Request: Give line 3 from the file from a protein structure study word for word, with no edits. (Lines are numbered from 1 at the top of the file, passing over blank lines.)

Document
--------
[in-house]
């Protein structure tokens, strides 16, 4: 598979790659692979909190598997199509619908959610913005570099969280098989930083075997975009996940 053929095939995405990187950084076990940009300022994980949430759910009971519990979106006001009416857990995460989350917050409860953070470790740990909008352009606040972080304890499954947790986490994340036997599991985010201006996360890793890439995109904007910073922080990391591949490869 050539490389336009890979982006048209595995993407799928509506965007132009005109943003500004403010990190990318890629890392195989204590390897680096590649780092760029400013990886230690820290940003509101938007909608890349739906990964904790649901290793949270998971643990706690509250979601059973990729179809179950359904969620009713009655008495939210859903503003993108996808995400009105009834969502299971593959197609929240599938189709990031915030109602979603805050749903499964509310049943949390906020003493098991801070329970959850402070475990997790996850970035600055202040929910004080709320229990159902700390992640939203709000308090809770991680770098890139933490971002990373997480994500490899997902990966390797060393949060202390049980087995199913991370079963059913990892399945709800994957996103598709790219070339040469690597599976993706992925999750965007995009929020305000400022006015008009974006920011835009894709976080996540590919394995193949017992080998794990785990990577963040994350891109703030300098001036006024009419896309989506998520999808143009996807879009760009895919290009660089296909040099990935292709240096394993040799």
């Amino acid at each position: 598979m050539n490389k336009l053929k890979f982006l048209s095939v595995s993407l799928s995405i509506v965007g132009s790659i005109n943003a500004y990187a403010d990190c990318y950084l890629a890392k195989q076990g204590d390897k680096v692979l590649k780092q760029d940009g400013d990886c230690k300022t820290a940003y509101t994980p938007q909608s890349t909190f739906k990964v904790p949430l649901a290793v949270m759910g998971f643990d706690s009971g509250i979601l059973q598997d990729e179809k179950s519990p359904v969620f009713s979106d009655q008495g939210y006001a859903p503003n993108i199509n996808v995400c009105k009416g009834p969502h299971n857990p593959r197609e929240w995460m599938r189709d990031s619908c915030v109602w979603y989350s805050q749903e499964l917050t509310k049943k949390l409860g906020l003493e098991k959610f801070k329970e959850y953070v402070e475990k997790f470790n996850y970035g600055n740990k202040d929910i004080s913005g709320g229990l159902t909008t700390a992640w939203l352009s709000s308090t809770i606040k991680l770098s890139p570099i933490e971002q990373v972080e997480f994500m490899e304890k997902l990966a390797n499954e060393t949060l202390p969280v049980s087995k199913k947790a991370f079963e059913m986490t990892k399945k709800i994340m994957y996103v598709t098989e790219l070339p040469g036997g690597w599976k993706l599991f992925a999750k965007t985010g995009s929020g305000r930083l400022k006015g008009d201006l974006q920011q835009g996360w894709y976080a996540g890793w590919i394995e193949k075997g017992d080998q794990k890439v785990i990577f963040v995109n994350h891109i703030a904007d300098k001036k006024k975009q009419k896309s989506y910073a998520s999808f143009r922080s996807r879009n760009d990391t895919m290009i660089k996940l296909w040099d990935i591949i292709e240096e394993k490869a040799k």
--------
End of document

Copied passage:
């Amino acid at each position: 598979m050539n490389k336009l053929k890979f982006l048209s095939v595995s993407l799928s995405i509506v965007g132009s790659i005109n943003a500004y990187a403010d990190c990318y950084l890629a890392k195989q076990g204590d390897k680096v692979l590649k780092q760029d940009g400013d990886c230690k300022t820290a940003y509101t994980p938007q909608s890349t909190f739906k990964v904790p949430l649901a290793v949270m759910g998971f643990d706690s009971g509250i979601l059973q598997d990729e179809k179950s519990p359904v969620f009713s979106d009655q008495g939210y006001a859903p503003n993108i199509n996808v995400c009105k009416g009834p969502h299971n857990p593959r197609e929240w995460m599938r189709d990031s619908c915030v109602w979603y989350s805050q749903e499964l917050t509310k049943k949390l409860g906020l003493e098991k959610f801070k329970e959850y953070v402070e475990k997790f470790n996850y970035g600055n740990k202040d929910i004080s913005g709320g229990l159902t909008t700390a992640w939203l352009s709000s308090t809770i606040k991680l770098s890139p570099i933490e971002q990373v972080e997480f994500m490899e304890k997902l990966a390797n499954e060393t949060l202390p969280v049980s087995k199913k947790a991370f079963e059913m986490t990892k399945k709800i994340m994957y996103v598709t098989e790219l070339p040469g036997g690597w599976k993706l599991f992925a999750k965007t985010g995009s929020g305000r930083l400022k006015g008009d201006l974006q920011q835009g996360w894709y976080a996540g890793w590919i394995e193949k075997g017992d080998q794990k890439v785990i990577f963040v995109n994350h891109i703030a904007d300098k001036k006024k975009q009419k896309s989506y910073a998520s999808f143009r922080s996807r879009n760009d990391t895919m290009i660089k996940l296909w040099d990935i591949i292709e240096e394993k490869a040799k």